Fortunately, home sellers today can have the best of both worlds through Hauseit.
Through an Agent Assisted FSBO, your property is listed by one of our traditional, brand name broker partners and your listing is mixed in with their full commission listings.
Buyers’ agents can only see the commission you’ve offered them on the REBNY RLS, not the total commission structure. As a result, no one will know that you’re not paying full commission! And because your listing blends in and looks like a traditional listing, you’ll avoid the annoying harassment and solicitation that FSBO sellers traditionally face.
Benefits of Selling a House As Is in NY
Most sellers in New York end up marketing and selling a house as is. Selling a house as is means the seller will not be making any repairs or renovations for the buyer as a condition of the sale.
Furthermore, New York law is quite favorable towards sellers in this regard and homes are sold under the principle of caveat emptor, which is Latin for buyer beware.
This means that instead of a signed property disclosure form as you might see in other states, the seller will usually give the home buyer a standard $500 closing credit instead. The rationale for this is that sellers are not engineers and cannot be expected to analyze the condition of their property for hidden defects and other issues.
Furthermore, due to the high demand for NYC properties, sellers can usually get away with selling a house as is.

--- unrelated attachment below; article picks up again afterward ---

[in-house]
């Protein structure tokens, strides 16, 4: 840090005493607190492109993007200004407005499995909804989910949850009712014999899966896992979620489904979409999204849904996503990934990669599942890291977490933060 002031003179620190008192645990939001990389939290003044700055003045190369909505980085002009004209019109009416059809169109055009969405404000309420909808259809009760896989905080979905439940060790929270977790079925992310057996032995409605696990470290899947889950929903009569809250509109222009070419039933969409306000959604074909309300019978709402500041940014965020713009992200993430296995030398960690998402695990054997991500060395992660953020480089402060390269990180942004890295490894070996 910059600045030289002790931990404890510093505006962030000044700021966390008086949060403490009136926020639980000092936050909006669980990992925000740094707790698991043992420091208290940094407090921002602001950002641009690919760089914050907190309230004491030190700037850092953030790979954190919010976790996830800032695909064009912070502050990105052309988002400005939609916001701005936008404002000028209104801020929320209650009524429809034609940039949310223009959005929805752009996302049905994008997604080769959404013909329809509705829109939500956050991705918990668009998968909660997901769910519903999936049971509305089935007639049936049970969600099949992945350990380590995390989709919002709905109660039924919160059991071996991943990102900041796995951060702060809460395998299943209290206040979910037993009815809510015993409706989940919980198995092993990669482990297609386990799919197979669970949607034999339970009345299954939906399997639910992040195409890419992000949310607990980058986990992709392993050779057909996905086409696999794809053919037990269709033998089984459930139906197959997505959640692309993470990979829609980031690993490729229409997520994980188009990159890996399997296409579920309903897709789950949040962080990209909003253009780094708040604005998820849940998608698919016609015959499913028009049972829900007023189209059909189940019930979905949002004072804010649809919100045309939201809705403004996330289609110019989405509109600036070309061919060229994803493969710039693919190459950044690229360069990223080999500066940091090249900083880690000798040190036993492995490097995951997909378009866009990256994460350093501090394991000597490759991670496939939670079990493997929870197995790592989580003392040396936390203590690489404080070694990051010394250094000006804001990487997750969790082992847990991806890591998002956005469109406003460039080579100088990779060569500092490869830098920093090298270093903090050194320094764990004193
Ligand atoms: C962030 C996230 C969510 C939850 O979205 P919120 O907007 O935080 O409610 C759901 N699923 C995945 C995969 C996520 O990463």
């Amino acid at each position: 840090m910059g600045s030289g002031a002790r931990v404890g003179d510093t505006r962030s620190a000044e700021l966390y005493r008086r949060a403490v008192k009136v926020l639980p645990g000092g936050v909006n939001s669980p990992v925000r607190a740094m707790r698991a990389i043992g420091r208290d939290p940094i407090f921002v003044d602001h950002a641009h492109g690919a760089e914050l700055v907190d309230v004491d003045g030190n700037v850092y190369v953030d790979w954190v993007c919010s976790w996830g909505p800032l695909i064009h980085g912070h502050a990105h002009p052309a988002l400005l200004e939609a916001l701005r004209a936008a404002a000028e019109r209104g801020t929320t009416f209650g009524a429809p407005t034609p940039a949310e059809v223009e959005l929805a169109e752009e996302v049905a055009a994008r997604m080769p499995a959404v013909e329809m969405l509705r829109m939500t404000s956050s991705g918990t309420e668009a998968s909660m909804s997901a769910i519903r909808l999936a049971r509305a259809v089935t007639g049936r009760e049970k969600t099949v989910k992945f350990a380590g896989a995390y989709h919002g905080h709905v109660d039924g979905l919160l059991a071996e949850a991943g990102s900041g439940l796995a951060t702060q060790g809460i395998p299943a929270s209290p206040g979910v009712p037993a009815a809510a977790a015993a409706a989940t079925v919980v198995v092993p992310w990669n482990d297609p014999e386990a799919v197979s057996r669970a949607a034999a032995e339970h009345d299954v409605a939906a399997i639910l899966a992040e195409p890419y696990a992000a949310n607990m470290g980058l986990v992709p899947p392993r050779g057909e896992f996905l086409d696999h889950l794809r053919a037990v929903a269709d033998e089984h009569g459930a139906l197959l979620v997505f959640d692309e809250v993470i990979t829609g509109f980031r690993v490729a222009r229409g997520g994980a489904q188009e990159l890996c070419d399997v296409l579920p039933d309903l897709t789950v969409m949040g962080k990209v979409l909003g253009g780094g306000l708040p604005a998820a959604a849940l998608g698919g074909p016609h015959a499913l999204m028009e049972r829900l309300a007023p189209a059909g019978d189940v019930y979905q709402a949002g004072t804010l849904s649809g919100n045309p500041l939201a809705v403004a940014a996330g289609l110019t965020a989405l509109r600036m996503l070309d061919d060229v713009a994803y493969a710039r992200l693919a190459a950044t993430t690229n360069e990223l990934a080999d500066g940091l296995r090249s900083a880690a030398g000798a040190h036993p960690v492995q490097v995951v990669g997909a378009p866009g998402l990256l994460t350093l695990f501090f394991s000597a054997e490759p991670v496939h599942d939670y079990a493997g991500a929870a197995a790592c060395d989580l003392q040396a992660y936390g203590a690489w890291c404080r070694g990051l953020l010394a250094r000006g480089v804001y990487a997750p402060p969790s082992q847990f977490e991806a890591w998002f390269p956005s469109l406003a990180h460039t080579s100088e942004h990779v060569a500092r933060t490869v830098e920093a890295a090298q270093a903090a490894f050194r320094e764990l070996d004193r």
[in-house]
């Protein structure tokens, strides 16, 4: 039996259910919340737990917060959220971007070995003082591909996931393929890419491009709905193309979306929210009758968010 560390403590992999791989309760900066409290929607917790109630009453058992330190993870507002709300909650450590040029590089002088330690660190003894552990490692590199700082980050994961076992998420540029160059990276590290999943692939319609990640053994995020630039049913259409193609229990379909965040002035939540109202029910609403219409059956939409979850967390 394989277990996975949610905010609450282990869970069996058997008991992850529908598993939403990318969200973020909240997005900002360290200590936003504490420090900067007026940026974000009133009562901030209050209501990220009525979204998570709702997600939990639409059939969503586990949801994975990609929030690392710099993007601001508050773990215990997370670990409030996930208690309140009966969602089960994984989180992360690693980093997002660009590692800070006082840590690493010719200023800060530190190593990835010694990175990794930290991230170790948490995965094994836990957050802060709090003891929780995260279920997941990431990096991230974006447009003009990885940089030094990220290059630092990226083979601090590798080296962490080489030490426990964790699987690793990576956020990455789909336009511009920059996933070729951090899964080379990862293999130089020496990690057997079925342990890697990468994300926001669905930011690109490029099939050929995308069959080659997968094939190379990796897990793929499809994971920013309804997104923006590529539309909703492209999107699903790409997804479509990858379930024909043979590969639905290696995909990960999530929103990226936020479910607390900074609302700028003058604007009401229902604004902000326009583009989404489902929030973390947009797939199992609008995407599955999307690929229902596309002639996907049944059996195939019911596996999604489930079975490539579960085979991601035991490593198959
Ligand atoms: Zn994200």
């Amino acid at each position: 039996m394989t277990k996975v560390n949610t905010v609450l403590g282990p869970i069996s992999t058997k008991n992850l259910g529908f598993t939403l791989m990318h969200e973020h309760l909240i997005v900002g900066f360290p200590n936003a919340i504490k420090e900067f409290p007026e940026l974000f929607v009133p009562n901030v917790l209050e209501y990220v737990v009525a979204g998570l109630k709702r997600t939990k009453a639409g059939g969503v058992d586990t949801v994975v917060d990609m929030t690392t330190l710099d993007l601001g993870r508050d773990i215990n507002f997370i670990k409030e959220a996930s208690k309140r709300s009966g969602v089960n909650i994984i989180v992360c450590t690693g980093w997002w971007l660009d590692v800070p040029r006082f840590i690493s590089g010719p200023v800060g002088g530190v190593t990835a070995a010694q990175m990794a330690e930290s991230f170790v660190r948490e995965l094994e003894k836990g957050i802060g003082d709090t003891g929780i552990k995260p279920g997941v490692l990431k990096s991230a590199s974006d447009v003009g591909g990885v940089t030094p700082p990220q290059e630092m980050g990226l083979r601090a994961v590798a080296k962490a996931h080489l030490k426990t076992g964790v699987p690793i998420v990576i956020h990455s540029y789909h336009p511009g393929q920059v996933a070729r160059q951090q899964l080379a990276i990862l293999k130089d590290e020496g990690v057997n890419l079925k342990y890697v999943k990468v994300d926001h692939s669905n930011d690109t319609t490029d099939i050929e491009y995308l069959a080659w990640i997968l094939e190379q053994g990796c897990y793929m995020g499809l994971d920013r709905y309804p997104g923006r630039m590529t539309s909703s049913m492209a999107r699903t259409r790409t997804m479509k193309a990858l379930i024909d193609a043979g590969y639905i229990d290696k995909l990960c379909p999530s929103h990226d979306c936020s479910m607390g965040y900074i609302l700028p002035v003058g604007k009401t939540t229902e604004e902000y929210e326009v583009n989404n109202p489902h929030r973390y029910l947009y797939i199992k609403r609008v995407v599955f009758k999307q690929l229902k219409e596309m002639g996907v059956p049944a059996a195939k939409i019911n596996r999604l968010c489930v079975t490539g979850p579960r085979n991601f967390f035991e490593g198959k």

There are usually too many interested buyers for one party to be able to demand extra work from the seller before close. If a buyer was delusional enough to demand this, the seller would typically just sell to someone else with less stringent closing requirements.
Steps to Selling a House in NYC
After you’ve thought long and hard about whether selling a house in NYC makes sense, analyzed whether the costs of selling a house in NYC are acceptable, decluttered your home and prepped it for showing condition, it’s time time to learn what the step by step process of selling a house in NYC involves.
We’ll give you an overview in the following sections of each step of the process of selling a house in NYC, from initially marketing your home through to who to expect to see on closing day. Enjoy the journey and good luck!
Properly Market Your Home to All Buyers
As we’ve just discussed, the last thing you’ll want is for your home to be technically off market as a traditional For Sale By Owner listing. You’ll want to fully expose your house to all potential buyers through an Agent Assisted FSBO.
That means listing your home on your local NYC Multiple Listing Service and all relevant property search websites such as the NY Times, StreetEasy, Realtor.com Zillow and Trulia. Once your home is listed, hold as many open houses as possible to maximize in person views and foot traffic.
Just remember that the only buyers who will put in an offer are those that have actually seen your house. Don’t make the mistake of being overly cautious with showings. Get as many people in the door as possible!
Hire a Real Estate Attorney
New York is a state that requires by law an attorney to be present for real estate closings. What typically happens is the buyer and seller each have their own attorney representing them on the transaction.
It’s important to work with an attorney who specializes in real estate transactions. A general practice lawyer will not be familiar with the many intricacies of real estate deals and the special situations that may come up. Read our list of questions to ask your real estate attorney before you interview and hire them.